ROME (AP) — Whether or not Tiger Woods comes to Italy for the Ryder Cup next year, he will be an integral member of Team USA, captain Zach Johnson said Tuesday at the start of the year ceremonies.

“Given who he is and what he does, I can tell you right now, I don’t know if he’s going to be here next year, but he’s going to be a part of this team in some capacity,” Johnson said. “It already exists, practically.

“I can’t put it mildly – he loves the Ryder Cup. He made that his priority and certainly Team USA’s. He wants to be a part of it as best he can.”

Woods was a player on eight Ryder Cup teams and was vice-captain in 2018. But in February 2021, he broke bones in his right leg and ankle in a car accident near Los Angeles.

Next year’s event will be held on the hilly Marco Simone circuit outside Rome.

“Obviously he’s been through some things lately that have made it difficult for him, whether it’s the travel or what have you, but he and I will be in constant contact,” Johnson said. “He has great ideas. He’s great at encouragement, always positive.”

The USA went 19-9 in Europe last year in Whistling Straits, Wis., and also won the Presidents Cup comfortably last month.

“The beauty of our USA team is that we have really great youth,” Johnson said. “And their role model on the golf course is Tiger Woods.

“I don’t know what will happen next September, but you can be sure he will be in constant contact with our team.”


The status of many of the top players in the 2023 edition is in doubt due to lawsuits filed on both sides of the Atlantic involving the Saudi-backed breakaway LIV Golf Series.

But Europe captain Luke Donald said there had been “no discussion” of the conflict with US officials this week.

Johnson also had little to say on the matter.

“We are two separate entities, and so there are authorities who are much smarter than me who are dealing with this. … It’s out of my purview and out of my control,” Johnson told The Associated Press. “I want 12 guys on the US Ryder Cup team in 2023.”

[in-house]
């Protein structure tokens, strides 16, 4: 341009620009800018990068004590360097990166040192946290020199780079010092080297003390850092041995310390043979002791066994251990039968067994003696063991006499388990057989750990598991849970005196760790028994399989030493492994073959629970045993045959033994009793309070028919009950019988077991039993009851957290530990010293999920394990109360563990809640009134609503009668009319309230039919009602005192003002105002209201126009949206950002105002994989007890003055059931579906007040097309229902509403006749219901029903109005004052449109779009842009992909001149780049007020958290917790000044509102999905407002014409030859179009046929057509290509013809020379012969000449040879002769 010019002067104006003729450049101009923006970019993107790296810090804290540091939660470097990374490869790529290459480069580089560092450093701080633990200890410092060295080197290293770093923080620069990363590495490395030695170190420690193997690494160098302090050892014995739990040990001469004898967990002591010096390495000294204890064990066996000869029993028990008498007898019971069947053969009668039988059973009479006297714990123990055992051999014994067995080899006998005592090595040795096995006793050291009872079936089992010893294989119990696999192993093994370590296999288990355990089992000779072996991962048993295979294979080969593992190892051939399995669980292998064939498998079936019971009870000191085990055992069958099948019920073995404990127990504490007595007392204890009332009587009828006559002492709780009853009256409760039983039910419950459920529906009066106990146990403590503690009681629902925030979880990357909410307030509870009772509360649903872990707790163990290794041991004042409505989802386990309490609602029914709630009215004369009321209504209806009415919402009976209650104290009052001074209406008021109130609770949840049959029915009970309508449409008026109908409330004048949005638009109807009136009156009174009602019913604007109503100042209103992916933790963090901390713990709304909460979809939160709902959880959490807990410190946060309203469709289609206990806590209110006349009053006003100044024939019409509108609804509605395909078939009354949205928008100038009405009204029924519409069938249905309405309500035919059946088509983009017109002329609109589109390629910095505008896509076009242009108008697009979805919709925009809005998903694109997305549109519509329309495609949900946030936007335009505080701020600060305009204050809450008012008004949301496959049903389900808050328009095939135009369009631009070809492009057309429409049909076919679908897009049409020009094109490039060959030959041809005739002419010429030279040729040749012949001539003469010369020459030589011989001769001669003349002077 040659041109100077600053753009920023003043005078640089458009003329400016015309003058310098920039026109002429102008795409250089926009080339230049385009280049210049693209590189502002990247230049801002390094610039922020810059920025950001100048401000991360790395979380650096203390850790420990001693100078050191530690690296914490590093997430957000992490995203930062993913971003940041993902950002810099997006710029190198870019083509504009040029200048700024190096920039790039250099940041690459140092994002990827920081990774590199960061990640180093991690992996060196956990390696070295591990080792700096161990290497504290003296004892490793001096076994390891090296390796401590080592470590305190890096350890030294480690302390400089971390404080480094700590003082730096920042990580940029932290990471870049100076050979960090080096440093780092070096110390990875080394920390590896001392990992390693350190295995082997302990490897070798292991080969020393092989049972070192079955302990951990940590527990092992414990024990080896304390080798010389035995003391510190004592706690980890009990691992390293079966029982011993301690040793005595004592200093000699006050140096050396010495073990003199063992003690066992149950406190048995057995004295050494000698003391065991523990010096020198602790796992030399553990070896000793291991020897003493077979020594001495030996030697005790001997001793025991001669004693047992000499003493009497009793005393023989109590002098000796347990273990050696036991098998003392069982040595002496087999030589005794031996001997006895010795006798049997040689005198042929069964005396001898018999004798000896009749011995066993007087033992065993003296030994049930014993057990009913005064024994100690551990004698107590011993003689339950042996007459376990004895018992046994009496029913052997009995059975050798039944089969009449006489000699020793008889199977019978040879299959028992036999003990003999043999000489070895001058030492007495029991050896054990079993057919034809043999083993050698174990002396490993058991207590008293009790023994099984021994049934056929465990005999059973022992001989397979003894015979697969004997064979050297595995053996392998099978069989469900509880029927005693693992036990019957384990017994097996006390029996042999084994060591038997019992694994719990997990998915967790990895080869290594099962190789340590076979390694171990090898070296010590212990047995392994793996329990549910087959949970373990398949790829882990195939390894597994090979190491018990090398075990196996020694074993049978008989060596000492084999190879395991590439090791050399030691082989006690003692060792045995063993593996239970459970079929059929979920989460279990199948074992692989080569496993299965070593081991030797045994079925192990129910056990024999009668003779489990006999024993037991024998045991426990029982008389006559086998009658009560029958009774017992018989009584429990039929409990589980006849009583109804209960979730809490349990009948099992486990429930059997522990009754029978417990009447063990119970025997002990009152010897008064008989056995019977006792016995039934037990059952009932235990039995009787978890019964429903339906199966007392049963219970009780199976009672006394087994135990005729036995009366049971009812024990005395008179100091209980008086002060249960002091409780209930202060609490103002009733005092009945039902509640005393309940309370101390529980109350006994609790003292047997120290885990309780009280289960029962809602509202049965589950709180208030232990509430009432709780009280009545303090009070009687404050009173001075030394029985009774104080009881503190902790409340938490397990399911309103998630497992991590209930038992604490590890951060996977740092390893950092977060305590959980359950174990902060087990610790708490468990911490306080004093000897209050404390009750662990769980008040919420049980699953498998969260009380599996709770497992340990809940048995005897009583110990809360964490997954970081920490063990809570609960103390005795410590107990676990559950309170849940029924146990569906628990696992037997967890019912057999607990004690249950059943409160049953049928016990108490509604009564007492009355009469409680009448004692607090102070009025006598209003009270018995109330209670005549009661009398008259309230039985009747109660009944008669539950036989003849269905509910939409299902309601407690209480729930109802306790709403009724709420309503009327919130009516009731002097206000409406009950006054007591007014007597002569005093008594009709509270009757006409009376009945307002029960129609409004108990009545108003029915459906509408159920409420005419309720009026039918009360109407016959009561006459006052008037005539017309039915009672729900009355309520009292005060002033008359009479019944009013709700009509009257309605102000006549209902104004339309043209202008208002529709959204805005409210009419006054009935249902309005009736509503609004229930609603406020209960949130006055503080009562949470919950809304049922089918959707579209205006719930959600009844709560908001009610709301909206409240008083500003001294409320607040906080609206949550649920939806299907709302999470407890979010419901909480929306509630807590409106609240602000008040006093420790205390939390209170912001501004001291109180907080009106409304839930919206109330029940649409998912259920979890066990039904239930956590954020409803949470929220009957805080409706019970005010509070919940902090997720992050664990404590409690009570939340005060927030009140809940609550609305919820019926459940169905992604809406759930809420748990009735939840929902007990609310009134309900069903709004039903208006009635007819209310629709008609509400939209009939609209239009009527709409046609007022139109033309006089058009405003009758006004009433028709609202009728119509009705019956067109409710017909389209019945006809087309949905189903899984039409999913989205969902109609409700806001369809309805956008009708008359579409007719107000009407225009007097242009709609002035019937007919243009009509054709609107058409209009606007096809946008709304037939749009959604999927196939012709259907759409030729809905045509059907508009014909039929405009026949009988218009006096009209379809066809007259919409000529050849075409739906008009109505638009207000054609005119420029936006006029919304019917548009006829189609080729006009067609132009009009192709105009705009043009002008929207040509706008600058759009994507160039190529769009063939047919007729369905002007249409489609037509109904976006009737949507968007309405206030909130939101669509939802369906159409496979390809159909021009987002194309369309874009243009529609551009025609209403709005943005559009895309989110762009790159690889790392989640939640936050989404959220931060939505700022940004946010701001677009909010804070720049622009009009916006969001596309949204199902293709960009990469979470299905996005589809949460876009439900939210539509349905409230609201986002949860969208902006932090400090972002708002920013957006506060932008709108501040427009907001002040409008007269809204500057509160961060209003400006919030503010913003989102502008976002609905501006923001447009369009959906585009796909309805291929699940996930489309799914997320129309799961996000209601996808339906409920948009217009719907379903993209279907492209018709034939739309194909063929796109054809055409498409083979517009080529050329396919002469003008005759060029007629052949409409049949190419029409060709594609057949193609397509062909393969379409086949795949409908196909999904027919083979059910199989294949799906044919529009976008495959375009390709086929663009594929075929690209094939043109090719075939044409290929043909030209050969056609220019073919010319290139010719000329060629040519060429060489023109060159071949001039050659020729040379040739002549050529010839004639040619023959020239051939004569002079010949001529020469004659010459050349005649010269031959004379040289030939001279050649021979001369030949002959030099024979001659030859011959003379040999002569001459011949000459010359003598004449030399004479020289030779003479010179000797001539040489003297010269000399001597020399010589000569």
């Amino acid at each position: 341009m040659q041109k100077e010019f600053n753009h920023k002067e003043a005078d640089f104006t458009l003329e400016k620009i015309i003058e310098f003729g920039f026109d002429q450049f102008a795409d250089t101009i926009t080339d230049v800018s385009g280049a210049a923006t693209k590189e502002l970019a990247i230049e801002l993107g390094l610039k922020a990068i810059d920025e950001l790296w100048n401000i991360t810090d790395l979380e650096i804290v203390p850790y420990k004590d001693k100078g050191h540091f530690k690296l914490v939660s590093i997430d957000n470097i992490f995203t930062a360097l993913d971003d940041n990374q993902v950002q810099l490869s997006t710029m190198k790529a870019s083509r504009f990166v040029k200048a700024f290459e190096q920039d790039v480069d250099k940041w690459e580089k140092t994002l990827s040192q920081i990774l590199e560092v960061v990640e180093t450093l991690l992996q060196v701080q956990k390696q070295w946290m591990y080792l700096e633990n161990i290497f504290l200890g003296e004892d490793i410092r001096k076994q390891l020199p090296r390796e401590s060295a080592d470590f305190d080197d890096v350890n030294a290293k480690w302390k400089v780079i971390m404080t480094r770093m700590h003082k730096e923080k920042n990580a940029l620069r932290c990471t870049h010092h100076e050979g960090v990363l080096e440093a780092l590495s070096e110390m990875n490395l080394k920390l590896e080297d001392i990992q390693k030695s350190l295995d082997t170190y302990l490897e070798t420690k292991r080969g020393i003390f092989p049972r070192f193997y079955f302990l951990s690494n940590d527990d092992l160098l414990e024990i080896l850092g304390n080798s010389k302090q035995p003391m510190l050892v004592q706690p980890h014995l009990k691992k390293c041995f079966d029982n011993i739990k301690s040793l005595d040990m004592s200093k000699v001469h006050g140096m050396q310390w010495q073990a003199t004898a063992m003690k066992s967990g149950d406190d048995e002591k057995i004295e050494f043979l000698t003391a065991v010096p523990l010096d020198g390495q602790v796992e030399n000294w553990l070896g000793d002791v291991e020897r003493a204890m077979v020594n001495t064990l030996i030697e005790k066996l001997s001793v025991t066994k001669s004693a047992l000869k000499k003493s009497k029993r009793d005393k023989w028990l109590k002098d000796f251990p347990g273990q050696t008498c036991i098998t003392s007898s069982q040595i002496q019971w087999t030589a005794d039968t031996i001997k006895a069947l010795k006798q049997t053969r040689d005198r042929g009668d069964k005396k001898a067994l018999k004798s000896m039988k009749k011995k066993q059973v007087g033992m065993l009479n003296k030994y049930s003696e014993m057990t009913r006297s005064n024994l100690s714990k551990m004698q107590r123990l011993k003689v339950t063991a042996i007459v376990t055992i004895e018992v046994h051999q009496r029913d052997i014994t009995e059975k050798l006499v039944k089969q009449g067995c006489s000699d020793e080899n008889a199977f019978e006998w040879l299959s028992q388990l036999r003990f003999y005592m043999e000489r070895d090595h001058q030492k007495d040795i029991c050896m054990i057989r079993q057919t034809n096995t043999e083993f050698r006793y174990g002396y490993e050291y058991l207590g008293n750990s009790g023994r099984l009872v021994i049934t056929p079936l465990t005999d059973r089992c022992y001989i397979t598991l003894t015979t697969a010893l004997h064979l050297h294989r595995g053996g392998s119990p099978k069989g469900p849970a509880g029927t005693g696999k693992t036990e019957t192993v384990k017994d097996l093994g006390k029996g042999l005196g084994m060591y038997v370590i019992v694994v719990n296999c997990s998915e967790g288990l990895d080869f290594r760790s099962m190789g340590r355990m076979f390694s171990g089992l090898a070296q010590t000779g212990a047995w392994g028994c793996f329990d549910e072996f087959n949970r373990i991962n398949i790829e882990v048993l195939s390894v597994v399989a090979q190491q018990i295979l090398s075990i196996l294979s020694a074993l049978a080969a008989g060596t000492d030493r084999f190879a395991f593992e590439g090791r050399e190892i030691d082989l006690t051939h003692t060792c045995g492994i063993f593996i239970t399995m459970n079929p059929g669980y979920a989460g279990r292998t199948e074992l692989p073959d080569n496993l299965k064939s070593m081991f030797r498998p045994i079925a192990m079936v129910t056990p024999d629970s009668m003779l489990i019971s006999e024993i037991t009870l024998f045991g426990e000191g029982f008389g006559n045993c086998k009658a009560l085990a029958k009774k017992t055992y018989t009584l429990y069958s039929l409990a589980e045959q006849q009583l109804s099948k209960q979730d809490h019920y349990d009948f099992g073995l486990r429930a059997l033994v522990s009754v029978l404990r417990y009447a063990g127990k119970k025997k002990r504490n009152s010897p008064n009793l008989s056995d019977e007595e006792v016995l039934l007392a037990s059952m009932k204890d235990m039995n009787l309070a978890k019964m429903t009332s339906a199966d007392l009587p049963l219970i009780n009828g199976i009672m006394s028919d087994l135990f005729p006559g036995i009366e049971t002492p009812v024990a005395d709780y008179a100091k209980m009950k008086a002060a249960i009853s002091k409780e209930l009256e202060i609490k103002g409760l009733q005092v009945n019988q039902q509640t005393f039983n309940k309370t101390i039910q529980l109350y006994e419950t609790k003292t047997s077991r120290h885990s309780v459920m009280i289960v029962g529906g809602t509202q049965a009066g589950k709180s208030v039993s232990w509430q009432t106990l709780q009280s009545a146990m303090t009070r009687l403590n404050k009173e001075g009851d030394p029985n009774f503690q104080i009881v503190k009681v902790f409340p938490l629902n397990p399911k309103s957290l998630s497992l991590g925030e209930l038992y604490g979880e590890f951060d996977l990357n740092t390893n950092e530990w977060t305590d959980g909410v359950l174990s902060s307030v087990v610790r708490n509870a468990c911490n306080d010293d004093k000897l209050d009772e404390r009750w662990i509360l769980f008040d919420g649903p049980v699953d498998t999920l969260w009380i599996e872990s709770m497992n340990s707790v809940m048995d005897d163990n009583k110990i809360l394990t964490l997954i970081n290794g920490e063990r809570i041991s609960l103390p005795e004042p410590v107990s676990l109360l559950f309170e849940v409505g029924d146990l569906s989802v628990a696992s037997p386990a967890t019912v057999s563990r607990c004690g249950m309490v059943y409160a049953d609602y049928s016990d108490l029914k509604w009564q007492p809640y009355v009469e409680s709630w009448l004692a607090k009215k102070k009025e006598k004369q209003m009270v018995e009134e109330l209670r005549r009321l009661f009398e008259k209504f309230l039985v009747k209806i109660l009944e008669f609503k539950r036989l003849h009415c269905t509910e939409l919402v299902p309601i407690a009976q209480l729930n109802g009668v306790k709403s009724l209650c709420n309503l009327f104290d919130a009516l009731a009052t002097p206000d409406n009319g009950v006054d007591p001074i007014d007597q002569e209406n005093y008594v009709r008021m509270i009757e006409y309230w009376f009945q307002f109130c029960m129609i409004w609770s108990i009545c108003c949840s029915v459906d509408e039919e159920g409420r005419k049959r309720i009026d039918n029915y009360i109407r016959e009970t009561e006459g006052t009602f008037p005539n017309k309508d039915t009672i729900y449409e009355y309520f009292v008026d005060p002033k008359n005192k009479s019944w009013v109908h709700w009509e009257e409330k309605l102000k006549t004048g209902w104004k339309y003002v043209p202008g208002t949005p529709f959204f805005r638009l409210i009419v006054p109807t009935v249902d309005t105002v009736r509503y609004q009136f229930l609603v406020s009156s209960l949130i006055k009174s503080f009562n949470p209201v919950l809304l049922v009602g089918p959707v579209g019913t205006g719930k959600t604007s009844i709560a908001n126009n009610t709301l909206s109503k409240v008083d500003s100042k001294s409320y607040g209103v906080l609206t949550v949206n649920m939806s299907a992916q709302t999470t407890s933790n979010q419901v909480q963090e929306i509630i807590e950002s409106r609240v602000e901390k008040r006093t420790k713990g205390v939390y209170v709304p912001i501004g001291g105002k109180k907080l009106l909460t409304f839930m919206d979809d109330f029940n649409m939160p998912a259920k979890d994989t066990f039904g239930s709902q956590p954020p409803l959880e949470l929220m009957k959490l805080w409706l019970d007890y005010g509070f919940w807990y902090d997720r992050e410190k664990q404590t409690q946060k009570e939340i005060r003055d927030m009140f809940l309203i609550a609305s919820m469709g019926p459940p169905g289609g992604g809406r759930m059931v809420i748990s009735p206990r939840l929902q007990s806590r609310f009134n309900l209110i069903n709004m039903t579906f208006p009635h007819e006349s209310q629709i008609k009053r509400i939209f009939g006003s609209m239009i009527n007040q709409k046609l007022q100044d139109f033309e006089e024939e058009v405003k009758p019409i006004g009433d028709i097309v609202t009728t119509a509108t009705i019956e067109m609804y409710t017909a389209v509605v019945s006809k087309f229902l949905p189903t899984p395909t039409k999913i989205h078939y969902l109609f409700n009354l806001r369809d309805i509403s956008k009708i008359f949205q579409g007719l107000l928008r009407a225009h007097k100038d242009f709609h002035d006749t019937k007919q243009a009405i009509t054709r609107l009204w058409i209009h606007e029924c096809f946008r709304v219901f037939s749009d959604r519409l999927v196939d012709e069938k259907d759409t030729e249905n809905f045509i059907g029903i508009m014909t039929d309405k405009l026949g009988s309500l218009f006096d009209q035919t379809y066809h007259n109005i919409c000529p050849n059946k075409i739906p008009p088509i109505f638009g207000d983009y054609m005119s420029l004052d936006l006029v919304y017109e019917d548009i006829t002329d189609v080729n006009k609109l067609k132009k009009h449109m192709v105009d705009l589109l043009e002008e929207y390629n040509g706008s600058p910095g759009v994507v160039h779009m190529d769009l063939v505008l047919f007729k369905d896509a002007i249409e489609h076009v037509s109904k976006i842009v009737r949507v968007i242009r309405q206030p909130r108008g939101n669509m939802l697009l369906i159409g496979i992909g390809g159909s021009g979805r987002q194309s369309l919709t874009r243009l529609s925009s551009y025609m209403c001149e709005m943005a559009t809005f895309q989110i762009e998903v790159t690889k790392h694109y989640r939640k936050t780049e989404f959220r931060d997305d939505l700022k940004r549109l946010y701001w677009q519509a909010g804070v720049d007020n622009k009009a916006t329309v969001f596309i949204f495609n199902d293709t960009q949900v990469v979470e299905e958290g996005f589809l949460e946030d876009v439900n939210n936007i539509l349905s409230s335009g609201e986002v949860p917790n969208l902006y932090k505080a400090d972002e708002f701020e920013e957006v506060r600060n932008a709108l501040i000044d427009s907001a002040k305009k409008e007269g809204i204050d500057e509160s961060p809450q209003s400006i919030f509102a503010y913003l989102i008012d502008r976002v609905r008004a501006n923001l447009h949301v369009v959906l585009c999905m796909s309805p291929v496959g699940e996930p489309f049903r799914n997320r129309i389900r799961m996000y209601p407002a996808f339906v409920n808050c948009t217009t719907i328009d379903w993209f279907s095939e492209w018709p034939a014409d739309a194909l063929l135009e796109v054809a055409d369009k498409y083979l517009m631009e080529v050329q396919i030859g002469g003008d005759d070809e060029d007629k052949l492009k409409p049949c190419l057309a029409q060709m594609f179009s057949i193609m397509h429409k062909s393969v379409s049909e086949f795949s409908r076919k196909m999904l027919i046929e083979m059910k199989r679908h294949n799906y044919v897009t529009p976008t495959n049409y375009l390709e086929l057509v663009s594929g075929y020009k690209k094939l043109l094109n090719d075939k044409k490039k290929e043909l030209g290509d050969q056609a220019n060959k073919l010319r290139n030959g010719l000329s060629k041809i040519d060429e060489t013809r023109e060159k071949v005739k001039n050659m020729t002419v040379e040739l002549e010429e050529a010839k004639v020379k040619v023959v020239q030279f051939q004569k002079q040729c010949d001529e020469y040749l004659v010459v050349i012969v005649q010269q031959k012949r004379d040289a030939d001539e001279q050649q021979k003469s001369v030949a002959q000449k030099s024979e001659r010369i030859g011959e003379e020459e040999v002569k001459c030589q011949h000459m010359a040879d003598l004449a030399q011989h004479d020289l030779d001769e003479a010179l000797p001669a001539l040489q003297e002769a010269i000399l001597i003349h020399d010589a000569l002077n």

Marco Simone will become the third course in continental Europe to host the Ryder Cup, following Valderrama in Spain (1997) and Le Golf National in France (2018).

The course has been completely redesigned with Ryder Cup and match play in mind, even reversing the order and direction of some holes.

The revamped course proved to be a serious test, hosting the Italian Open twice in the past 13 months.

“Thirteen fewer wins a year ago; 14 wins this year, which (shows) it’s a good test of golf,” Donald said.

From the highest points of the track there is a view of St. Peter’s Cathedral in the distance.

“Somebody told me that Marco Simone has more grief than Augusta National (and) I’m like, ‘Okay, right.’ Johnson said. “I think so, to a T. It has everything.

“It’s going to be a tough physical test when you’re playing four sessions in two days. So, you should take this into consideration. As a player, it’s tough. I can’t even imagine being a caddy and trying to play potentially 72 holes in two days.

“Hopefully I have enough depth that I don’t have to play one or two guys all five sessions,” Johnson said. “That would be a luxury.”

The key holes are at the end: the driving par-4 16th, the challenging par-3 17th and the downhill par-5 18th with water covering the green.

Although Rory McIlroy led a strong contingent of European players at last month’s Italian Open at Marco Simone, no notable Americans showed up.

And Johnson has no plans to encourage his potential players to travel to the next Italian Open at Marco Simone in May.

“I don’t think that’s what my role is,” Johnson said, referring to the travel that will comprise a busy stretch of the season. “So I can mention it, but encouragement or persuasion won’t be part of it.”


Until September 29-October. February 1, 2023 marks 30 years since Europe last lost at home in 1993 at the Belfry in England.

Still, given the results the USA had in Wisconsin, as well as a Presidents Cup victory that featured a team with all 12 players ranked in the top 25 in the world, the Americans may be favored next year.

“I fully expect us to be the underdogs despite the (home) winning percentage we’ve had over the last 30 years,” Donald said.

Johnson was then asked if he really thought Europe was an underdog.

“I can give you a definite answer, ‘No,'” Johnson said. “Apparently, they were very comfortable here for 30 years. So, “No.”

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